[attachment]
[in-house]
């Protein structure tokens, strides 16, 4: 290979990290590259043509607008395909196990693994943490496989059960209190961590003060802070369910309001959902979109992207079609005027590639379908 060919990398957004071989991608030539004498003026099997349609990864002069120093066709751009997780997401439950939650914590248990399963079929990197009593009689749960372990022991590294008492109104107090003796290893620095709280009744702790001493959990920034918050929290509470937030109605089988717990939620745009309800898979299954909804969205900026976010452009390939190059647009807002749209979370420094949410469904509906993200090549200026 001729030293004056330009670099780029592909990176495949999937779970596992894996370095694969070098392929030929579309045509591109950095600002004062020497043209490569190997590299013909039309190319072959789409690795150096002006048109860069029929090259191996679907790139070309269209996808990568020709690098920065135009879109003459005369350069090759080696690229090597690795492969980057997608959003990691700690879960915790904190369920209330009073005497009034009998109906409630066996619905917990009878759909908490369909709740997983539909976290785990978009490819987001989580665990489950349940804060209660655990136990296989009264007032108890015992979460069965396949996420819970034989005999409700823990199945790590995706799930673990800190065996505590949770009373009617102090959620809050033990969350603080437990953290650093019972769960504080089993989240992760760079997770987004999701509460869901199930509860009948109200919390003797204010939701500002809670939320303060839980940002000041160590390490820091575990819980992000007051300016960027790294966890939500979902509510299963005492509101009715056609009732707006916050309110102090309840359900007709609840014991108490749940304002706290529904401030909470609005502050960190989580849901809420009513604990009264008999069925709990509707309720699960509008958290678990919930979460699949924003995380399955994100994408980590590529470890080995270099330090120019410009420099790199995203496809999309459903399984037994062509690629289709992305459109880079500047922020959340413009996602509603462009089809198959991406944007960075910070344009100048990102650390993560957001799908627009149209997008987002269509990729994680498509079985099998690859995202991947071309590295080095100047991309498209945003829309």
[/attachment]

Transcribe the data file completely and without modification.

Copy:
[in-house]
């Protein structure tokens, strides 16, 4: 290979990290590259043509607008395909196990693994943490496989059960209190961590003060802070369910309001959902979109992207079609005027590639379908 060919990398957004071989991608030539004498003026099997349609990864002069120093066709751009997780997401439950939650914590248990399963079929990197009593009689749960372990022991590294008492109104107090003796290893620095709280009744702790001493959990920034918050929290509470937030109605089988717990939620745009309800898979299954909804969205900026976010452009390939190059647009807002749209979370420094949410469904509906993200090549200026 001729030293004056330009670099780029592909990176495949999937779970596992894996370095694969070098392929030929579309045509591109950095600002004062020497043209490569190997590299013909039309190319072959789409690795150096002006048109860069029929090259191996679907790139070309269209996808990568020709690098920065135009879109003459005369350069090759080696690229090597690795492969980057997608959003990691700690879960915790904190369920209330009073005497009034009998109906409630066996619905917990009878759909908490369909709740997983539909976290785990978009490819987001989580665990489950349940804060209660655990136990296989009264007032108890015992979460069965396949996420819970034989005999409700823990199945790590995706799930673990800190065996505590949770009373009617102090959620809050033990969350603080437990953290650093019972769960504080089993989240992760760079997770987004999701509460869901199930509860009948109200919390003797204010939701500002809670939320303060839980940002000041160590390490820091575990819980992000007051300016960027790294966890939500979902509510299963005492509101009715056609009732707006916050309110102090309840359900007709609840014991108490749940304002706290529904401030909470609005502050960190989580849901809420009513604990009264008999069925709990509707309720699960509008958290678990919930979460699949924003995380399955994100994408980590590529470890080995270099330090120019410009420099790199995203496809999309459903399984037994062509690629289709992305459109880079500047922020959340413009996602509603462009089809198959991406944007960075910070344009100048990102650390993560957001799908627009149209997008987002269509990729994680498509079985099998690859995202991947071309590295080095100047991309498209945003829309």